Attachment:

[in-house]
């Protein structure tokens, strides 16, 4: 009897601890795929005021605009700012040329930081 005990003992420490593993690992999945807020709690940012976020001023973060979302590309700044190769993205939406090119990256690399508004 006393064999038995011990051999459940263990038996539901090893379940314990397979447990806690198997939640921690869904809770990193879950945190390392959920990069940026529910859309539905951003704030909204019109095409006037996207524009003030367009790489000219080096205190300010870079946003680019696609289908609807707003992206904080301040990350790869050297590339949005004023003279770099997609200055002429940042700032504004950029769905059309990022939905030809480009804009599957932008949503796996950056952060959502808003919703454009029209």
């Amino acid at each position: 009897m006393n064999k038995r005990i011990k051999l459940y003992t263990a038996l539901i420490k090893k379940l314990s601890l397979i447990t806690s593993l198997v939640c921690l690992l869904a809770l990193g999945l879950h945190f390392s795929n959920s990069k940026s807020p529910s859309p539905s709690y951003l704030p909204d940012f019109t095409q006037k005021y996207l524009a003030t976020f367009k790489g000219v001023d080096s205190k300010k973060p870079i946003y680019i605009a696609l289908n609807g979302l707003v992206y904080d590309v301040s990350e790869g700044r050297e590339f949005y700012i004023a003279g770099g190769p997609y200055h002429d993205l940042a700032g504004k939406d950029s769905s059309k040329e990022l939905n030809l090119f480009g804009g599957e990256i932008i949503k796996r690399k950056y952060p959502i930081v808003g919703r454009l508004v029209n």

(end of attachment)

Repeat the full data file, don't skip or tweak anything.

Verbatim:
[in-house]
């Protein structure tokens, strides 16, 4: 009897601890795929005021605009700012040329930081 005990003992420490593993690992999945807020709690940012976020001023973060979302590309700044190769993205939406090119990256690399508004 006393064999038995011990051999459940263990038996539901090893379940314990397979447990806690198997939640921690869904809770990193879950945190390392959920990069940026529910859309539905951003704030909204019109095409006037996207524009003030367009790489000219080096205190300010870079946003680019696609289908609807707003992206904080301040990350790869050297590339949005004023003279770099997609200055002429940042700032504004950029769905059309990022939905030809480009804009599957932008949503796996950056952060959502808003919703454009029209």
């Amino acid at each position: 009897m006393n064999k038995r005990i011990k051999l459940y003992t263990a038996l539901i420490k090893k379940l314990s601890l397979i447990t806690s593993l198997v939640c921690l690992l869904a809770l990193g999945l879950h945190f390392s795929n959920s990069k940026s807020p529910s859309p539905s709690y951003l704030p909204d940012f019109t095409q006037k005021y996207l524009a003030t976020f367009k790489g000219v001023d080096s205190k300010k973060p870079i946003y680019i605009a696609l289908n609807g979302l707003v992206y904080d590309v301040s990350e790869g700044r050297e590339f949005y700012i004023a003279g770099g190769p997609y200055h002429d993205l940042a700032g504004k939406d950029s769905s059309k040329e990022l939905n030809l090119f480009g804009g599957e990256i932008i949503k796996r690399k950056y952060p959502i930081v808003g919703r454009l508004v029209n």